Interestingly, efforts are already underway at leading brands to embrace these opportunities for growth. In 2017 we anticipate these practices will go mainstream across both B2B and B2C business models. One overarching theme that traverses all these predictions is that the quest to simplify both customer and employee experiences will be paramount for CMOs in 2017.
Legacy Brands To Focus On CX
As legacy brands embark on digitization, they will focus on process improvements to drive down costs, such as introducing service delivery via mobile channels. We saw Walmart lead the charge with this in 2016 with its free, same-day curbside grocery pick-up service. Established brands will offer new anytime, anywhere customer experiences distinguished by simplicity, ease, transparency and utility. This approach to CX will enhance their customer value proposition.
—Howard Belk, Co-CEO, Chief Creative Officer
Brand Reputation Will Equal Company Culture
With the U.S. unemployment rate now at its lowest level in the post-recession era, the war for talent has intensified. In 2017, as work increasingly becomes a part of a person’s identity, the role of a company brand will be a powerful differentiator for attracting talent. For potential recruits, the brand reputation that matters is company culture. Millennials are now the dominant generation in the workplace, and they ask questions about diversity, ethics, and the meaningful outcomes the company seeks to create in the world. For today’s engaged employees, it’s not enough to create great products and enjoy strong business results; they want to see diversity stats, social responsibility metrics, and the purpose and values that provide the cultural glue for a workforce.
—Thom Wyatt, Managing Director
Humanity Woven Into Every Touchpoint
In 2017 we will see a shift toward human digital experiences that focus on empathy. We’ve already witnessed this burgeoning trend with AI, chat bots, and immersive VR experiences, but we will see the focus switch from the delivery platform to the interaction and emotional impact. Who is a big recipient of this tech-focused empathy? The most important person for a brand—its employees. This can manifest itself in the elevation of employee training, the experiential approach to onboarding, and all other manners of empowering employees to be frontline ambassadors for the brand.
—Leesa Wytock, Senior Director, Experience
Disruptive Brands To Focus On Brand Valuation
2017 will see many disruptive brands examine how they can evolve and grow their brand valuation. These emerging brands have sidestepped traditional industry processes to shift power to consumers. But innovation alone does not translate to sustainable long-term advantages for these new entrants. For example, taxi alternatives Uber, Lyft, Gett, and Juno are already fighting to recruit both riders and drivers, engaging in price wars and struggling to capture loyalty, demonstrating that many shining stars of the disruptive business model are now struggling to not become commodities. As they continue to grow and differentiate, effective brand management will ultimately decide on the winners—who can not only capture early share through a disruptive business model, but retain customers for the long run by earning enduring loyalty.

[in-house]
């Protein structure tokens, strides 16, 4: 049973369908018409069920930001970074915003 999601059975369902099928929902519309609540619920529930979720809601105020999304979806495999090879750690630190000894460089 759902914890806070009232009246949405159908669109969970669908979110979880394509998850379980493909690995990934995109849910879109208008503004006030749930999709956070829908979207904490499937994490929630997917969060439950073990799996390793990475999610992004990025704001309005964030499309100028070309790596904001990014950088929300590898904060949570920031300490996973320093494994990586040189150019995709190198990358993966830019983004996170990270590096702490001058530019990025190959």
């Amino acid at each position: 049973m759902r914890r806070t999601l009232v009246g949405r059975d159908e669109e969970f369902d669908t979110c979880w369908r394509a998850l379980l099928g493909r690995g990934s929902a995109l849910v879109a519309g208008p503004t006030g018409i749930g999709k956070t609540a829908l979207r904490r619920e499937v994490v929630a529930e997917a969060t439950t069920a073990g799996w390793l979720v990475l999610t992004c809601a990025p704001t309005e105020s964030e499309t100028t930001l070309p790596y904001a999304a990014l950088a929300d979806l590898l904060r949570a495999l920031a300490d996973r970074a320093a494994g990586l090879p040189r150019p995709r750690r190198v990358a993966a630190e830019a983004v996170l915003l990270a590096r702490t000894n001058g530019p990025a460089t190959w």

—Brian Rafferty, Global Director, Business Analytics & Insights
Brands Attempt To Reconnect
As tech development continues its ceaseless acceleration into the new year, look for an increased effort on the part of brands to recreate that seemingly lost “human” touch. The popular perception that technology is pulling us apart, instead of bringing us closer together, could keep driving a naming trend we’ve seen for a few years now—a desire for names that feel “human.” We see this with real words for technology platforms, like the micro-investing app Acorns. And we see it with actual personified names, like Einstein. What this ongoing trend could put to the test is whether a name alone can humanize a brand. And it may force brands and consumers alike to ask a more fundamental question: How human or how artificial do we want our technologies to be?
—Christian Turner, Global Director, Naming
Tapering Of The Email Addiction
An increase in use of real-time messaging platforms like Slack will continue to change the way we collaborate and share ideas. This is, in itself, a response to another trend that’s already well established—greater collaboration across interdisciplinary groups and multiple locations. Messaging products, like Slack, facilitate clarity in communications, providing efficient real-time collaboration with the added benefit of reducing dependence on the imperfect medium of email. It will be interesting to watch how Slack’s partnership with Google on new features and a deeper integration will provide added utility to users in 2017. Hopefully, use of email can revert to its original and more appropriate purpose of speedy correspondence with external sources, and we’ll all spend much less time wading through our inboxes.
—Maria Boos, Group Director, Simplification
Effective Activation To Grow In Importance
As brands continue to evolve how they go to market—and the pace with which they do so only quickens—shifting internal capabilities and competencies to keep up with demand is essential. The traditional tools for brand management continue to become outdated. Therefore, creating learning opportunities for employees that facilitate the quickest absorption of content through seamless engagement is increasingly important. The most important stewards of the brand—employees—expect that tools they use to do their jobs be akin to the kind of daily experiences they have with consumer technology products. All in all, the ability to architect the most effective activation of a brand will be a critical success factor for any company.
—Lauren Thebault , Director, Activation